For Bill Dusting it was just an average workday. Like most mornings, he parked his mail truck and climbed out to deliver mail to the University City neighborhood he has worked in for 15 years.
Except on this day, Monday, it was trash day so he parked the truck in a different location than usual. Carrying a heavy load of holiday mail, Dusting remembers thinking that the parking was a little bit of an inconvenience but almost 24 hours later, as he recalls what happened Monday just before noon, he admits "it paid dividends in the end."
Dusting was just 30 yards away from where an F/A-18 Hornet jet crashed into the two houses, killing at least three people. To hear him tell it, it was a split decision – to go left or right -- that saved his life.
"I heard a big pop. I thought someone had a shot at me. I looked up. I saw a parachute and big chunk of metal, heading straight at me," said Dusting. He ran in the other direction, and hit the grass, avoiding injury.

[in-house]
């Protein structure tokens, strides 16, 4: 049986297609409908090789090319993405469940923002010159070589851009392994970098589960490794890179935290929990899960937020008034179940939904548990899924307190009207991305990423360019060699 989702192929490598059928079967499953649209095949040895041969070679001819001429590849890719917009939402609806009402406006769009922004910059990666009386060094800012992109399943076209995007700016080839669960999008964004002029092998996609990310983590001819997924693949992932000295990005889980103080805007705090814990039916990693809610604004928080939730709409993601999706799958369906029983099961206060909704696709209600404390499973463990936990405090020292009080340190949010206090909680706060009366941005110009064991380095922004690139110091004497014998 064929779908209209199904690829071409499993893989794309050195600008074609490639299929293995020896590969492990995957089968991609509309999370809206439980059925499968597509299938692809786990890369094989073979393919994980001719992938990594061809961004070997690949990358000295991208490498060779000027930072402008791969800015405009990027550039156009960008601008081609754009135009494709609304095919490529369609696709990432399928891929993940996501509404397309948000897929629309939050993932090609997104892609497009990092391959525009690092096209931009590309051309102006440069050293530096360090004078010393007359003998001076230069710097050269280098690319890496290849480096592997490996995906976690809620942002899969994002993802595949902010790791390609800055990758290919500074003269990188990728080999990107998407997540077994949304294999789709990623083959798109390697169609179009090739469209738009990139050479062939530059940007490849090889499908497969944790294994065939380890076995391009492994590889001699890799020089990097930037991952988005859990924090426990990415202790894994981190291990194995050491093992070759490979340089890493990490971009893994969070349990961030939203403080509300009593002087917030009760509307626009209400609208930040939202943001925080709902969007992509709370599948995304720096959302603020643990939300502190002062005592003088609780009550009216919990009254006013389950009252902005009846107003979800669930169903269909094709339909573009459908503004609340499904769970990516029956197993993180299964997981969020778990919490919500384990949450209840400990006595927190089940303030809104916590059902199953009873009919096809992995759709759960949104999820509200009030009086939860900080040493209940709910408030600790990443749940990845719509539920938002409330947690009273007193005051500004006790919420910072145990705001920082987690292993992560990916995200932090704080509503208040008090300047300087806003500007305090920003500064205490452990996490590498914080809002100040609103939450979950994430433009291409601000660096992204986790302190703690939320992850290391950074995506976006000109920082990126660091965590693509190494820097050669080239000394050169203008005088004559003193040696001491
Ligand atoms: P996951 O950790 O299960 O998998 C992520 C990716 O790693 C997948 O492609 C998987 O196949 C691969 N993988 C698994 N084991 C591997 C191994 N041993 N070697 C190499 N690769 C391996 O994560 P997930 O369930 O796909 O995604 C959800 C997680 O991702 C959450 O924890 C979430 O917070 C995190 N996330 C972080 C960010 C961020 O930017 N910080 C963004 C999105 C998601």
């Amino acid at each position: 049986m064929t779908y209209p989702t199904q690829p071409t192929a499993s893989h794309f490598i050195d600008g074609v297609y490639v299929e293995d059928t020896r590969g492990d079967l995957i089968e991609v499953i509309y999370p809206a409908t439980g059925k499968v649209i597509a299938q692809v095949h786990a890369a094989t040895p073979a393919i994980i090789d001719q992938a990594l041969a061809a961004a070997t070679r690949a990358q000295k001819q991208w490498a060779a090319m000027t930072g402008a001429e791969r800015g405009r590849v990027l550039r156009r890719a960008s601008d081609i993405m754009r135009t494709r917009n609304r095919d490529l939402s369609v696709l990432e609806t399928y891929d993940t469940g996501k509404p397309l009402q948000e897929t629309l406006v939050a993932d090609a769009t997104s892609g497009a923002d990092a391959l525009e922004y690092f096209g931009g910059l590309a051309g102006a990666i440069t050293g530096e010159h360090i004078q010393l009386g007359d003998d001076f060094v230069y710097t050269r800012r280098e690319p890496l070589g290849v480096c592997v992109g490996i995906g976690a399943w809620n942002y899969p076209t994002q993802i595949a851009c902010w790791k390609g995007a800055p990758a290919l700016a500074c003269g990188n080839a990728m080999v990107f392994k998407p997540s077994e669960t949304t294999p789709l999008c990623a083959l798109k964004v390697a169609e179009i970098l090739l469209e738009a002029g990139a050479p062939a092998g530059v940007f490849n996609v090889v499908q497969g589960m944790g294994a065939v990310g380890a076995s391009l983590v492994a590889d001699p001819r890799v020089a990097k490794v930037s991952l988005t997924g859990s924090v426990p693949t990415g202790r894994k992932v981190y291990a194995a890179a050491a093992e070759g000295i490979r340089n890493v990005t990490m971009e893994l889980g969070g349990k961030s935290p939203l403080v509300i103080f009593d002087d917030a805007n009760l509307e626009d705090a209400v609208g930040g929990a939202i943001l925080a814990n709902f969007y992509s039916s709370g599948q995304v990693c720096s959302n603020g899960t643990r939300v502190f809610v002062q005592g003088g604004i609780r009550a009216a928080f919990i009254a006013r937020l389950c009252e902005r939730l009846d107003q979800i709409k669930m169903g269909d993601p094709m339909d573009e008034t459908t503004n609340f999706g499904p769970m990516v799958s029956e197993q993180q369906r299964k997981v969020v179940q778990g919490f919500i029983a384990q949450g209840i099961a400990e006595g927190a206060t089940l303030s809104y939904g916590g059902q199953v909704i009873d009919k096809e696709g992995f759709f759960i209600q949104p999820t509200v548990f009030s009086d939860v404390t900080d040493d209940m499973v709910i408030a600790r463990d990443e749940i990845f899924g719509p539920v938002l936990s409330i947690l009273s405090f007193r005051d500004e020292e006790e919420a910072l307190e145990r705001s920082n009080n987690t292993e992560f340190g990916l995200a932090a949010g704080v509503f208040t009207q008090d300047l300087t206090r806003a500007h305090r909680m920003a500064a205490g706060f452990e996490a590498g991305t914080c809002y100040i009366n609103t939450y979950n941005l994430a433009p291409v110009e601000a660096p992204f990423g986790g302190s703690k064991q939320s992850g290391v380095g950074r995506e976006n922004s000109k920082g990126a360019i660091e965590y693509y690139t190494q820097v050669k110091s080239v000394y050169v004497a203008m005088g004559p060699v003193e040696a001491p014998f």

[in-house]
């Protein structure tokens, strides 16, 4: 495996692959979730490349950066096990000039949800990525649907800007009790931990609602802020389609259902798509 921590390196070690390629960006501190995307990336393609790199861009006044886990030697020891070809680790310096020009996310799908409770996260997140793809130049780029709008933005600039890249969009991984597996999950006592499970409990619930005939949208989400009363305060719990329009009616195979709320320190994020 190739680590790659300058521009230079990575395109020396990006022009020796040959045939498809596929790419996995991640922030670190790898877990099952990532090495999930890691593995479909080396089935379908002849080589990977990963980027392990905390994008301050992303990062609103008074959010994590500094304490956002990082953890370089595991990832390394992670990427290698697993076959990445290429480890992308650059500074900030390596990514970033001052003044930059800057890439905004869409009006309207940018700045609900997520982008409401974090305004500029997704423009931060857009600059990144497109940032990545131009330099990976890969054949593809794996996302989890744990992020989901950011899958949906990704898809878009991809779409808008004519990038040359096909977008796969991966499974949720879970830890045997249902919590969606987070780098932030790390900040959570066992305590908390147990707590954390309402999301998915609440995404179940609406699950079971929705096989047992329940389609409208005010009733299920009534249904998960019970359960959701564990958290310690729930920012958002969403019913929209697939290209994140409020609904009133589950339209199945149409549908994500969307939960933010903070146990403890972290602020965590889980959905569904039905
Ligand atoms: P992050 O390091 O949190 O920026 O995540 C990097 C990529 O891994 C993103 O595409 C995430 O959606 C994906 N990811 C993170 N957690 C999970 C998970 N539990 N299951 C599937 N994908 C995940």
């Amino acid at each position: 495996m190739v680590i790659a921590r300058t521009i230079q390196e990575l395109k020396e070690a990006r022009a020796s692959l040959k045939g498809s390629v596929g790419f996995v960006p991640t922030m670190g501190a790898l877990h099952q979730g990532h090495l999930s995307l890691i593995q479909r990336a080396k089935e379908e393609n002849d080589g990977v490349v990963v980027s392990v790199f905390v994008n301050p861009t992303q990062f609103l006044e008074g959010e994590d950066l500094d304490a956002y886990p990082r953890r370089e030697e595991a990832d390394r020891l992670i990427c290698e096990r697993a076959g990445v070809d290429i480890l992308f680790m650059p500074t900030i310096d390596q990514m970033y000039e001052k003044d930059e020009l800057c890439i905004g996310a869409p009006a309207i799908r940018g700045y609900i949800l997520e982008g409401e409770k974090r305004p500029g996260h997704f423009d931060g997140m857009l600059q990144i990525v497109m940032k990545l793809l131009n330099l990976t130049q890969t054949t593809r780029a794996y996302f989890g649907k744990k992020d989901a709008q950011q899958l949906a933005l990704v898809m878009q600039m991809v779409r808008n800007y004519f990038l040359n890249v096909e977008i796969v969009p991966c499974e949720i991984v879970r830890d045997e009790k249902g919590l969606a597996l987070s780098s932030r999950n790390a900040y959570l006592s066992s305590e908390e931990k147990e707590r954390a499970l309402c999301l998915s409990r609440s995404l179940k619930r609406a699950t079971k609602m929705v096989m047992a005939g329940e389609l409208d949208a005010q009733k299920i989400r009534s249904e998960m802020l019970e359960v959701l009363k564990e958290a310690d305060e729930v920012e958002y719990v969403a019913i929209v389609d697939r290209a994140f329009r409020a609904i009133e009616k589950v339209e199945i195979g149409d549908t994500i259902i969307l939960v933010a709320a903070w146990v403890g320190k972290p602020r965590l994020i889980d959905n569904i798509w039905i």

On Tuesday, Dusting met with news crews at La Jolla Shores where he spent the morning kayaking. After a difficult night sleeping, he wanted to get his mind off the scene he had witnessed just the day before.
"It was just like “Back Draft” at Universal Studios. Whoa! That could've been me," he said. "It would've been all over straight-away."
He can only remember the visuals not the sounds or smells. "The visuals will always stick with me,” he said. “Like a panoramic view of fire and debris."
When asked about his customers, the family killed in the crash, Dusting was brief. “Normally their door is open, “ he said, “They had a dog that would leap at me from the other side of the fence. It's hard to fathom.”
He prefers to concentrate on the positive, the other customers who survived. He can't wait to see them again. And to get rid of the nightmares he had last night.
"I keep seeing that jet head at me but it is a ‘good nightmare’ because it just keeps missing," said Dusting.